The idea that we must know everything, every last detail, about Scotland after independence is unionist nonsense. We're recreating a nation!
Sunday, 17 June 2012
Great fault lines run through each of the three main UK Unionist parties – their San Andreas faults, so to speak, waiting to tear the parties apart.
With the Tories, it’s Europe – the Great EU Fault.
With Labour, it’s the Great Blair/Iraq Fault, with the party heading for polarisation behind Ed Miliband and the trades unions at one pole, and the right-wing, big money, shadowy interests represented by the Blair/Sainsbury supporters, now called, of all things, Progress. (This abuse of the language goes hand in hand with peace envoys and faith foundations)Unions fight Labour's Blairite faction 'in struggle for party's soul'
The LibDem fault line is the fact that the party is a deeply unstable, cobbled-together artefact (1981) of left and right, represented by the Orange Book right-wingers -Tories in all but name - and the old-fashioned liberal left. This is now compounded by the appalling mistake of the Coalition. What can we call this thing? It is really just one big fault line, so let’s name it the Great LibDem Fault and leave it at that.
Up to this point, the SNP haven’t had a major fault line. They have, of course, the kind of differences that exist in every party: some are monarchists, some are republicans, some lean to the left, some lean to the right, and views vary on the nature of Britishness.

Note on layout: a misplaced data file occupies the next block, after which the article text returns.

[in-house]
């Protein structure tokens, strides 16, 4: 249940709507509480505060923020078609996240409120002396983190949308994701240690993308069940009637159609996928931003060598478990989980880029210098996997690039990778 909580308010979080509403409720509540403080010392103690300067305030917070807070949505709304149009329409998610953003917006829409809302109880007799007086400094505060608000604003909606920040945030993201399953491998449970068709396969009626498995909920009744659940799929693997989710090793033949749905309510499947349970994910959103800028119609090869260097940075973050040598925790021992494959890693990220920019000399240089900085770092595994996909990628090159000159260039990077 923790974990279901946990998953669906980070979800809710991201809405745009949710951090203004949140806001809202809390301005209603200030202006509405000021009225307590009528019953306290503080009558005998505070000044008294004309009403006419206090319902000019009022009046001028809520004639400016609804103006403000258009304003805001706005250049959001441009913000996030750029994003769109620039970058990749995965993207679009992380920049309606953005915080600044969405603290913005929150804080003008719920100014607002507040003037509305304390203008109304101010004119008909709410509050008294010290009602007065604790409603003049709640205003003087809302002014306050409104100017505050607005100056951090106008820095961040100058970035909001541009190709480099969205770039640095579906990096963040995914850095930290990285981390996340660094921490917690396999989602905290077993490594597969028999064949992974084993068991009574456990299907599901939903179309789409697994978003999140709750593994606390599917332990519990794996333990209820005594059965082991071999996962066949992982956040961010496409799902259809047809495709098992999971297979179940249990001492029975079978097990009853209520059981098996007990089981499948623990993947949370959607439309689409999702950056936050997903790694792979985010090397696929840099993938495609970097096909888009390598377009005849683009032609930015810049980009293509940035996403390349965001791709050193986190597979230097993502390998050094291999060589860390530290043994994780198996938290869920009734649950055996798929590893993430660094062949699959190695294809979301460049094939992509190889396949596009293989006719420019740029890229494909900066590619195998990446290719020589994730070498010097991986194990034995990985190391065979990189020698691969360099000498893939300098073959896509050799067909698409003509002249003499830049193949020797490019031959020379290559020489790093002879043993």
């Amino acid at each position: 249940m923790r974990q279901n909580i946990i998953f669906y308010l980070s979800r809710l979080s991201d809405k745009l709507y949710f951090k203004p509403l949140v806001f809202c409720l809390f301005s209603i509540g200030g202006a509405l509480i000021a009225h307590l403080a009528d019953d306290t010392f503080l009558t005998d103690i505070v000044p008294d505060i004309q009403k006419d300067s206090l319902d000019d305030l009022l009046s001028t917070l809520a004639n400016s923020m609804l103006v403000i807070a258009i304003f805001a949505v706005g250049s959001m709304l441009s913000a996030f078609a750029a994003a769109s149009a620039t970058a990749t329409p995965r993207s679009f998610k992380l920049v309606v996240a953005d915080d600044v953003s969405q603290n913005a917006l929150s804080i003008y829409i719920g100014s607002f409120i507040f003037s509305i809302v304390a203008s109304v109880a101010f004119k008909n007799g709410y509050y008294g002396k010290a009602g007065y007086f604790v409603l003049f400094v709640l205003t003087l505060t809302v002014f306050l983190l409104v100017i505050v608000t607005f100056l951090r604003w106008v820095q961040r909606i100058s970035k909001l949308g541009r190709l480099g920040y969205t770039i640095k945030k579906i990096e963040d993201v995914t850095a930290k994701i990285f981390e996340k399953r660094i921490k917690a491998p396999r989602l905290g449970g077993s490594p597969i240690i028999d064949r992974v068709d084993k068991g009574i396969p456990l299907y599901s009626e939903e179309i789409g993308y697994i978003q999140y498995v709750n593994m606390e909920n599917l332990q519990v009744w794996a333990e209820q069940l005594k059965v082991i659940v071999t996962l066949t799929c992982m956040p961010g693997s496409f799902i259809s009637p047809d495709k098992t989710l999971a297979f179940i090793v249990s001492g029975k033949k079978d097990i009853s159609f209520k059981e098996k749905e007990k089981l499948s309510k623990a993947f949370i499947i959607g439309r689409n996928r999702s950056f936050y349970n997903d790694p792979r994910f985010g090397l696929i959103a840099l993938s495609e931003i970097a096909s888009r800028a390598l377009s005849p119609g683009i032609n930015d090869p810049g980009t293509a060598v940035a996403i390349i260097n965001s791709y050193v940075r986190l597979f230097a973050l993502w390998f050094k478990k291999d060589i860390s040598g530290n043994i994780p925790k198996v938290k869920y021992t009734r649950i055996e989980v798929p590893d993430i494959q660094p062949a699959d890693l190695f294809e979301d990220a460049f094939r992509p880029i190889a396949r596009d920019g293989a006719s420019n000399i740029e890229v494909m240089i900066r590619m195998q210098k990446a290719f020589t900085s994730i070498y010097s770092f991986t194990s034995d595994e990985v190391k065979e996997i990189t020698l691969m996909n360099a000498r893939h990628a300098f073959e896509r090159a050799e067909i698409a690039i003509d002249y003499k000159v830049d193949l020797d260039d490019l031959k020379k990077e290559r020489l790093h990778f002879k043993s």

But the great unifying factors in the SNP has been the party’s unswerving commitment to full independence for Scotland, to an anti-nuclear Scotland and to the removal of WMDs (Trident) from Scottish waters after independence, and to a social democratic vision for the nation.
It was inevitable that once the party secured a clear mandate to govern for a second term and to call a referendum on independence - with independence now within its grasp, but with a mountain to climb to shift the perceptions of the Scottish electorate towards a decisive YES vote - that the pressures of a YES campaign would shine an unforgiving, roving spotlight on every policy.